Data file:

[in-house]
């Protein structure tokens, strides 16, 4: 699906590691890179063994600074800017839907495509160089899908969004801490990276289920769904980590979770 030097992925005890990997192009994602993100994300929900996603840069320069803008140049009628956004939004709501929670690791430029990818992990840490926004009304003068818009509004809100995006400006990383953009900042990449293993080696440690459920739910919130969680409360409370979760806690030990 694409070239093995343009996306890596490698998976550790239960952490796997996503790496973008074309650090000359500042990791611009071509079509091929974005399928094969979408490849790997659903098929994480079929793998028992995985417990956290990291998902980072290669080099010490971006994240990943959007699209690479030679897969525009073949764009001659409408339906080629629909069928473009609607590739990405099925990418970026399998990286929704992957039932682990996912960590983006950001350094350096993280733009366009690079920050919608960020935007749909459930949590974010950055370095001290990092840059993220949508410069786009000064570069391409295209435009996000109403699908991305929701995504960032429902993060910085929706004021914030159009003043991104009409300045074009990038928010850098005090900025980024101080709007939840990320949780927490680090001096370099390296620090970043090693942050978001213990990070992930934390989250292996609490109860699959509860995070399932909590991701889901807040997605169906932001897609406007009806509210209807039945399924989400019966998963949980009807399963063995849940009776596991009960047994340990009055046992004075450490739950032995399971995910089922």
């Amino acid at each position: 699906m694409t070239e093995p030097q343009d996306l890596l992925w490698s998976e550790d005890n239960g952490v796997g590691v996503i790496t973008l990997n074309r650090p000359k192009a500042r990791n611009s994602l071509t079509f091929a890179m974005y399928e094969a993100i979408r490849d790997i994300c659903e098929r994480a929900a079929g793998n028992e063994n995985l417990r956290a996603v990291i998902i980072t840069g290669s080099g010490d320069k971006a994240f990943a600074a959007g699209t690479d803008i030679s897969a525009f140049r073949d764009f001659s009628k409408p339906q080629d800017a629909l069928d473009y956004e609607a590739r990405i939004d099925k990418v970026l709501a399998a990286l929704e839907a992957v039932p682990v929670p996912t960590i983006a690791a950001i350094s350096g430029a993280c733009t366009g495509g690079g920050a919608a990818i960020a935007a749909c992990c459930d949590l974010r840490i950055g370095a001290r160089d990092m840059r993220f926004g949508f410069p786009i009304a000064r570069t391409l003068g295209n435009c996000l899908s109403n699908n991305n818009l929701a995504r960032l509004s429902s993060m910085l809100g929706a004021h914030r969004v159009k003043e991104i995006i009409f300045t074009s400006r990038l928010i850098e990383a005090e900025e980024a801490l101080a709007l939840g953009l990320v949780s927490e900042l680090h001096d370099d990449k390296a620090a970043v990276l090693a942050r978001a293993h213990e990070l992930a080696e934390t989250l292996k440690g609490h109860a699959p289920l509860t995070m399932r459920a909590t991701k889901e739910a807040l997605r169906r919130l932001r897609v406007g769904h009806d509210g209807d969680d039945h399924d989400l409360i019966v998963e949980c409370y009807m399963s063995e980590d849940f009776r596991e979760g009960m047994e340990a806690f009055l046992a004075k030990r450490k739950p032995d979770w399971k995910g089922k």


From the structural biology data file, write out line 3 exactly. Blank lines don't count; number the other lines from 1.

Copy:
């Amino acid at each position: 699906m694409t070239e093995p030097q343009d996306l890596l992925w490698s998976e550790d005890n239960g952490v796997g590691v996503i790496t973008l990997n074309r650090p000359k192009a500042r990791n611009s994602l071509t079509f091929a890179m974005y399928e094969a993100i979408r490849d790997i994300c659903e098929r994480a929900a079929g793998n028992e063994n995985l417990r956290a996603v990291i998902i980072t840069g290669s080099g010490d320069k971006a994240f990943a600074a959007g699209t690479d803008i030679s897969a525009f140049r073949d764009f001659s009628k409408p339906q080629d800017a629909l069928d473009y956004e609607a590739r990405i939004d099925k990418v970026l709501a399998a990286l929704e839907a992957v039932p682990v929670p996912t960590i983006a690791a950001i350094s350096g430029a993280c733009t366009g495509g690079g920050a919608a990818i960020a935007a749909c992990c459930d949590l974010r840490i950055g370095a001290r160089d990092m840059r993220f926004g949508f410069p786009i009304a000064r570069t391409l003068g295209n435009c996000l899908s109403n699908n991305n818009l929701a995504r960032l509004s429902s993060m910085l809100g929706a004021h914030r969004v159009k003043e991104i995006i009409f300045t074009s400006r990038l928010i850098e990383a005090e900025e980024a801490l101080a709007l939840g953009l990320v949780s927490e900042l680090h001096d370099d990449k390296a620090a970043v990276l090693a942050r978001a293993h213990e990070l992930a080696e934390t989250l292996k440690g609490h109860a699959p289920l509860t995070m399932r459920a909590t991701k889901e739910a807040l997605r169906r919130l932001r897609v406007g769904h009806d509210g209807d969680d039945h399924d989400l409360i019966v998963e949980c409370y009807m399963s063995e980590d849940f009776r596991e979760g009960m047994e340990a806690f009055l046992a004075k030990r450490k739950p032995d979770w399971k995910g089922k």